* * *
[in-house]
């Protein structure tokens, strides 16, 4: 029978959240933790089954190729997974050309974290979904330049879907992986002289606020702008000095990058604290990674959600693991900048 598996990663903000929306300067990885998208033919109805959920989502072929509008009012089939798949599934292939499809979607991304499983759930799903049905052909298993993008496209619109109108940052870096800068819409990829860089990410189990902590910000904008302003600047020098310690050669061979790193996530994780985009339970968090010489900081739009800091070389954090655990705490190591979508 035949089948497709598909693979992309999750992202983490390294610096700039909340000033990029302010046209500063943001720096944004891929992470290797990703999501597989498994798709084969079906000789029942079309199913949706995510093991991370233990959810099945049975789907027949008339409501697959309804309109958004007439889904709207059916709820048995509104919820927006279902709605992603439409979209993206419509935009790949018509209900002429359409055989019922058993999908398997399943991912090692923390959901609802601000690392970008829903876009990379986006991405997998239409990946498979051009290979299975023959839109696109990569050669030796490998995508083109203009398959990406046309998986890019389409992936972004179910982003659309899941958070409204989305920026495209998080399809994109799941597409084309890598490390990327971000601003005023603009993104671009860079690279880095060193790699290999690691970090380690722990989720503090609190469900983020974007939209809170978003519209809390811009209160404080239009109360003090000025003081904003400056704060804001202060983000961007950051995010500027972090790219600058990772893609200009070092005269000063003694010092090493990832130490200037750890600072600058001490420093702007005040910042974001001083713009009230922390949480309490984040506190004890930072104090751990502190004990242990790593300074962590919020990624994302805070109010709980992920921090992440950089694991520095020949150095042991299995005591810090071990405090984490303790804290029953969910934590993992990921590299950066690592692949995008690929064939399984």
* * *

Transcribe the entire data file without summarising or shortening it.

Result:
[in-house]
């Protein structure tokens, strides 16, 4: 029978959240933790089954190729997974050309974290979904330049879907992986002289606020702008000095990058604290990674959600693991900048 598996990663903000929306300067990885998208033919109805959920989502072929509008009012089939798949599934292939499809979607991304499983759930799903049905052909298993993008496209619109109108940052870096800068819409990829860089990410189990902590910000904008302003600047020098310690050669061979790193996530994780985009339970968090010489900081739009800091070389954090655990705490190591979508 035949089948497709598909693979992309999750992202983490390294610096700039909340000033990029302010046209500063943001720096944004891929992470290797990703999501597989498994798709084969079906000789029942079309199913949706995510093991991370233990959810099945049975789907027949008339409501697959309804309109958004007439889904709207059916709820048995509104919820927006279902709605992603439409979209993206419509935009790949018509209900002429359409055989019922058993999908398997399943991912090692923390959901609802601000690392970008829903876009990379986006991405997998239409990946498979051009290979299975023959839109696109990569050669030796490998995508083109203009398959990406046309998986890019389409992936972004179910982003659309899941958070409204989305920026495209998080399809994109799941597409084309890598490390990327971000601003005023603009993104671009860079690279880095060193790699290999690691970090380690722990989720503090609190469900983020974007939209809170978003519209809390811009209160404080239009109360003090000025003081904003400056704060804001202060983000961007950051995010500027972090790219600058990772893609200009070092005269000063003694010092090493990832130490200037750890600072600058001490420093702007005040910042974001001083713009009230922390949480309490984040506190004890930072104090751990502190004990242990790593300074962590919020990624994302805070109010709980992920921090992440950089694991520095020949150095042991299995005591810090071990405090984490303790804290029953969910934590993992990921590299950066690592692949995008690929064939399984």